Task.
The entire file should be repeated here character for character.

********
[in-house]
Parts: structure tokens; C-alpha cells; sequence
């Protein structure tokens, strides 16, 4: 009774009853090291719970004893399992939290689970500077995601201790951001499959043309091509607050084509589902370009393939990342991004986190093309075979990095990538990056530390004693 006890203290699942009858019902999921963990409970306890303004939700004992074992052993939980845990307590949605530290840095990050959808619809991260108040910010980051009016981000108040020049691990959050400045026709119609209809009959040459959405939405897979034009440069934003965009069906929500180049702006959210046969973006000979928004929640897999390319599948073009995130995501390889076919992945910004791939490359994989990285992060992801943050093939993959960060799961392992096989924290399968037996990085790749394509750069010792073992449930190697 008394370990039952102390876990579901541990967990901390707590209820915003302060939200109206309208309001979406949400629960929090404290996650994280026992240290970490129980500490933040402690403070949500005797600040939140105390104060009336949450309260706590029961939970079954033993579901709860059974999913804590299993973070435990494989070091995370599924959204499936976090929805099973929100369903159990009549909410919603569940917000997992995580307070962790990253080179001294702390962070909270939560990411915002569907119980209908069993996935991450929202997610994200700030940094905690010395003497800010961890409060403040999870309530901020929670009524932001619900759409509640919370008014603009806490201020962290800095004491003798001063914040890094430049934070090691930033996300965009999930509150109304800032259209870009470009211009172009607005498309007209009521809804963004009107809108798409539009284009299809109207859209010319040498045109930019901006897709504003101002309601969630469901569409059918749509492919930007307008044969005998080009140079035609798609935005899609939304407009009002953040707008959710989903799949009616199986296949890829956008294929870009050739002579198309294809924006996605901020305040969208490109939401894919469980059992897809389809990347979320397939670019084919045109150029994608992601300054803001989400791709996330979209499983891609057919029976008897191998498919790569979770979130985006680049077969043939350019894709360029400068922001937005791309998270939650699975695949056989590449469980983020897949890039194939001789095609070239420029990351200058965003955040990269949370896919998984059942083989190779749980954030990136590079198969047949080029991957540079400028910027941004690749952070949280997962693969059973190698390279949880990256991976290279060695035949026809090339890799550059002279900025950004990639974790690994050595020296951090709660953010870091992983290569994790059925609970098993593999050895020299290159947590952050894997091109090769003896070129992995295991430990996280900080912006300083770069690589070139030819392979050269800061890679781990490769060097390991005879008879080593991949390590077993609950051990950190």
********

[in-house]
Parts: structure tokens; C-alpha cells; sequence
């Protein structure tokens, strides 16, 4: 009774009853090291719970004893399992939290689970500077995601201790951001499959043309091509607050084509589902370009393939990342991004986190093309075979990095990538990056530390004693 006890203290699942009858019902999921963990409970306890303004939700004992074992052993939980845990307590949605530290840095990050959808619809991260108040910010980051009016981000108040020049691990959050400045026709119609209809009959040459959405939405897979034009440069934003965009069906929500180049702006959210046969973006000979928004929640897999390319599948073009995130995501390889076919992945910004791939490359994989990285992060992801943050093939993959960060799961392992096989924290399968037996990085790749394509750069010792073992449930190697 008394370990039952102390876990579901541990967990901390707590209820915003302060939200109206309208309001979406949400629960929090404290996650994280026992240290970490129980500490933040402690403070949500005797600040939140105390104060009336949450309260706590029961939970079954033993579901709860059974999913804590299993973070435990494989070091995370599924959204499936976090929805099973929100369903159990009549909410919603569940917000997992995580307070962790990253080179001294702390962070909270939560990411915002569907119980209908069993996935991450929202997610994200700030940094905690010395003497800010961890409060403040999870309530901020929670009524932001619900759409509640919370008014603009806490201020962290800095004491003798001063914040890094430049934070090691930033996300965009999930509150109304800032259209870009470009211009172009607005498309007209009521809804963004009107809108798409539009284009299809109207859209010319040498045109930019901006897709504003101002309601969630469901569409059918749509492919930007307008044969005998080009140079035609798609935005899609939304407009009002953040707008959710989903799949009616199986296949890829956008294929870009050739002579198309294809924006996605901020305040969208490109939401894919469980059992897809389809990347979320397939670019084919045109150029994608992601300054803001989400791709996330979209499983891609057919029976008897191998498919790569979770979130985006680049077969043939350019894709360029400068922001937005791309998270939650699975695949056989590449469980983020897949890039194939001789095609070239420029990351200058965003955040990269949370896919998984059942083989190779749980954030990136590079198969047949080029991957540079400028910027941004690749952070949280997962693969059973190698390279949880990256991976290279060695035949026809090339890799550059002279900025950004990639974790690994050595020296951090709660953010870091992983290569994790059925609970098993593999050895020299290159947590952050894997091109090769003896070129992995295991430990996280900080912006300083770069690589070139030819392979050269800061890679781990490769060097390991005879008879080593991949390590077993609950051990950190």